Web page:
Contemporary author Elizabeth Stone wrote that having a child is to forever “have your heart go walking around outside your body.” It’s since become something of a cliche, a quote that frequently pops up on parenting blogs and circulates in internet memes. But, as is often the case, the sentiment has attained cultural ubiquity precisely because anyone who has ever had a child knows in their bones that it is true.
The heart, the symbolic seat of our emotions, is literally the organ that keeps us alive. For such a vital organ, it is extremely delicate, which is probably why evolution has situated our hearts securely underneath our sternum and rib cage, some of our bodies’ toughest natural armor. So when we say that having a child is like having your heart walking around outside your body, we are acknowledging our children’s vulnerability, our own limited ability to protect them, and, at the same time, how vital their wellbeing is to our own.
That, of course, is why our instinct as parents is to shield our children from harm as best we can. But as soon as our children are out there, walking around in the world, there’s only so much we can do. So we provide them, as best we can, with the skills, abilities, and resources they will need to protect themselves and avoid getting seriously hurt.
But even that is not enough, because when they’re out in the world, our children will inevitably encounter other people who, whether by malice or ignorance, whether on purpose or by accident, will act in ways that put them in danger. It works the other way, too – our own children might act in ways that can hurt other people’s children. In essence, this is why human beings establish and maintain laws and social norms, so we can to the best of our ability protect our children, and indeed ourselves, from each other.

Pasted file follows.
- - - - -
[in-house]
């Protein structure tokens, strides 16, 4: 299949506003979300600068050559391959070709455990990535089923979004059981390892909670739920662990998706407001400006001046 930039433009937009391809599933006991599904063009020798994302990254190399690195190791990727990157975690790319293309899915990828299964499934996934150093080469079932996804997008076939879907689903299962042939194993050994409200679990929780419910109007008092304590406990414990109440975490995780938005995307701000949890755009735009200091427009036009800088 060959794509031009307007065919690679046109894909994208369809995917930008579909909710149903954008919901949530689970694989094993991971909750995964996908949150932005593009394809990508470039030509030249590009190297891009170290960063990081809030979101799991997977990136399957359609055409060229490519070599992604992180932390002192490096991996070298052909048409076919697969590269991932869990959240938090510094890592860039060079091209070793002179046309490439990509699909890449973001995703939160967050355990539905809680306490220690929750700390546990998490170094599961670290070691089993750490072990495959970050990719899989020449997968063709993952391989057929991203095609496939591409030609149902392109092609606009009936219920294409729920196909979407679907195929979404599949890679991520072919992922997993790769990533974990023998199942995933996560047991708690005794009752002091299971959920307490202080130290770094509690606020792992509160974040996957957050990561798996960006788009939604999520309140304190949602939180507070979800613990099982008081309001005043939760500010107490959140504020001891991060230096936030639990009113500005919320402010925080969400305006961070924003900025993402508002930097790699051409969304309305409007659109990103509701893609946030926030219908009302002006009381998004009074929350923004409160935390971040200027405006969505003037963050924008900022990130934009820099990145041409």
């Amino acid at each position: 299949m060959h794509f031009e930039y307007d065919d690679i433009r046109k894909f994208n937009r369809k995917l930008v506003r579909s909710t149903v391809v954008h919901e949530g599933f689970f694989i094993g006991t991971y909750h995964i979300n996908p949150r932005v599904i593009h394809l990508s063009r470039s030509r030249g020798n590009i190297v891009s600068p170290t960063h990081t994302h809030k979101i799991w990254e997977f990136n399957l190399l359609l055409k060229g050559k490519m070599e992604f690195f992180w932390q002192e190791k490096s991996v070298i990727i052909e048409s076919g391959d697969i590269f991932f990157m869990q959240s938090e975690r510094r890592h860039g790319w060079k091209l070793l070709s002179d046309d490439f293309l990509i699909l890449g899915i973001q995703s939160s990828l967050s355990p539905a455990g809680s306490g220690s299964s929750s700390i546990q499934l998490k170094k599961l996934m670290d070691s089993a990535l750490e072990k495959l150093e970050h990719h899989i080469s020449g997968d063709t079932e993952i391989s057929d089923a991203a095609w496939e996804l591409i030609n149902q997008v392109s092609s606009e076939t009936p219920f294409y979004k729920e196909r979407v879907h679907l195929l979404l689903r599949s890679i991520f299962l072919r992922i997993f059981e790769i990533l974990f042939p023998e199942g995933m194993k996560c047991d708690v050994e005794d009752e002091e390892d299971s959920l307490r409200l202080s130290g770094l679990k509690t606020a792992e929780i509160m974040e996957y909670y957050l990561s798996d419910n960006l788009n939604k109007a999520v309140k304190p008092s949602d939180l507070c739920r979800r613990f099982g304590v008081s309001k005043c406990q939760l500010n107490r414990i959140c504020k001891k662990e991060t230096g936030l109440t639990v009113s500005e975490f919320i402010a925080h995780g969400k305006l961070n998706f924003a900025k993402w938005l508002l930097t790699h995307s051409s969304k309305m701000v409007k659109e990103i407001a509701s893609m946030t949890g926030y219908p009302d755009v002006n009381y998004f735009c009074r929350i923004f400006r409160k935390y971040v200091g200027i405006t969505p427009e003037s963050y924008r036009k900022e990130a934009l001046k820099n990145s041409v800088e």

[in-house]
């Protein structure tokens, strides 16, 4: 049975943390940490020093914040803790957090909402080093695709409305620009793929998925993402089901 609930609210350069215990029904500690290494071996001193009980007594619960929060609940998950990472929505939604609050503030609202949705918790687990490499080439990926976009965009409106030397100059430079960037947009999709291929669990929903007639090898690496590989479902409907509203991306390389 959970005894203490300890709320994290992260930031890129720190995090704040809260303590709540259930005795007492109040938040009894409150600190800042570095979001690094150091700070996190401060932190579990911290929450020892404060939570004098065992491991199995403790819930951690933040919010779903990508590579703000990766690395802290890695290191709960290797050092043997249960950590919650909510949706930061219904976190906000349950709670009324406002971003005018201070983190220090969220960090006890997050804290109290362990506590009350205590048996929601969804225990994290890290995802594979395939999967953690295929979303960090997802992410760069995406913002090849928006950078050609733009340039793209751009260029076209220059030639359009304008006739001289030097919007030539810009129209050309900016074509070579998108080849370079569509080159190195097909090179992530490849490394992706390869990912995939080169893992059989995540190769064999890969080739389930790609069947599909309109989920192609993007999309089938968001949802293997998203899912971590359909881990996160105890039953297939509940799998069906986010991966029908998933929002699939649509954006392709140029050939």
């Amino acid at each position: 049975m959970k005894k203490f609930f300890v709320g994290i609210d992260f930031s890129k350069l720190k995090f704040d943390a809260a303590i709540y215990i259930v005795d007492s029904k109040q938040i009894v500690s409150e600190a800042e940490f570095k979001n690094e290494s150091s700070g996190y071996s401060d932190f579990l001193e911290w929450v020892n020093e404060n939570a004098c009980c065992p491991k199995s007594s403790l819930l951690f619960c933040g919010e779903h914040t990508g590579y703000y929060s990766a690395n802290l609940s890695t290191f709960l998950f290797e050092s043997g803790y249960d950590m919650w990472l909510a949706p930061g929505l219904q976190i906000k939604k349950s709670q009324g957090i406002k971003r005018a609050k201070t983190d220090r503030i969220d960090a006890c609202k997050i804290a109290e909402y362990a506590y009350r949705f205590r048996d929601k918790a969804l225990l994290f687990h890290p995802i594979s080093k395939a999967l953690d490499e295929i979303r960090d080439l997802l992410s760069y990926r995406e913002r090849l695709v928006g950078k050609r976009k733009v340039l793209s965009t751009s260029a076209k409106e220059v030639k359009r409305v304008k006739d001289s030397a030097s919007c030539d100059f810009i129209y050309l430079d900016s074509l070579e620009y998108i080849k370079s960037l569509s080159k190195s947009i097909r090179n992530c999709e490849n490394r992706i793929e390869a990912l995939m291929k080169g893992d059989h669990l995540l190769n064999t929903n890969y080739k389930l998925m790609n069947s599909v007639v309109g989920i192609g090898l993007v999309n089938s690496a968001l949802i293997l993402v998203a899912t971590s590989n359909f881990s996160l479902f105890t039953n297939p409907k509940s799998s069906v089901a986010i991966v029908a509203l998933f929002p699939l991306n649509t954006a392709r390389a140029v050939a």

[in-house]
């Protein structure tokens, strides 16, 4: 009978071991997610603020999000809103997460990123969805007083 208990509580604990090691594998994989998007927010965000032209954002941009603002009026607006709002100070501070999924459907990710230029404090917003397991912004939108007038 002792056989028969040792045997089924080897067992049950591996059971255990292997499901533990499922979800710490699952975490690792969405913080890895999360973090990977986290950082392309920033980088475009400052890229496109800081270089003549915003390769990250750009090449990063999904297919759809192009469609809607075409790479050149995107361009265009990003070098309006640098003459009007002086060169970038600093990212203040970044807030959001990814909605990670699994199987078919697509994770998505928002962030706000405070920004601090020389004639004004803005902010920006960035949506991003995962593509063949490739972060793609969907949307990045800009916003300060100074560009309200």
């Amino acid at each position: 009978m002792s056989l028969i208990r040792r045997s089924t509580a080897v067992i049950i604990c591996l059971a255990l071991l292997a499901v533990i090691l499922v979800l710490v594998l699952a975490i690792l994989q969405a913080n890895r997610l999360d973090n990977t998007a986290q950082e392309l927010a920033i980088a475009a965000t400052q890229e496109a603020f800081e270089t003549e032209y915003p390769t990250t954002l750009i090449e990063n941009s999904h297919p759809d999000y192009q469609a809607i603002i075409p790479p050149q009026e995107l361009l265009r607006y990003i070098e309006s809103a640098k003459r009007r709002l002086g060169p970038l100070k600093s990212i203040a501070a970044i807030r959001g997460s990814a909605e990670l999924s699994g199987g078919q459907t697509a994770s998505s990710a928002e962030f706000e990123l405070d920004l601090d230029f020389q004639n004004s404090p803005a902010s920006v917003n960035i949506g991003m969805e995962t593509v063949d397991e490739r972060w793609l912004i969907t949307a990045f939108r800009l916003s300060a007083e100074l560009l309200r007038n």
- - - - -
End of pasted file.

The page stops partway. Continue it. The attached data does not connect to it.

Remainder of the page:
What is true of human parents and children is also true of our relationship with God. If we human beings are God’s children, then God must see each and every one of us as though we are God’s heart walking around outside of God’s body.
From this perspective, we might think of the whole Torah as God’s way of saying to each of us, “You see that person over there? Your sibling? Your neighbor? Your fellow countryman or the person who is a foreigner to you? The person closest to you or the person clear on the other side of the world? Each and every one of them is my heart, just walking around out there, vulnerable and exposed. To injure or endanger any one of them is to inflict harm on Me personally. Treat each other accordingly.”
This pandemic has repeatedly shown us how our decisions, our actions, affect all God’s children. And yet, because of our selfishness and indifference, we continue to ignore that lesson over and over again. So here we are, stuck for nearly two years in this seemingly endless cycle of anxiety, illness, and so much death.
The only way we will ever make it out of this mess is if we collectively heed what Jewish tradition makes clear: we must cease being so careless about and cavalier with the wellbeing of God’s children. We must perpetually bear in mind that each and every person is God’s child. Indeed, each and every person is God’s own heart, walking about exposed in the world. We are called upon to see this in one another, everywhere and at all times, caring for one another as if our dearest lives were beating, vulnerably, in our hands.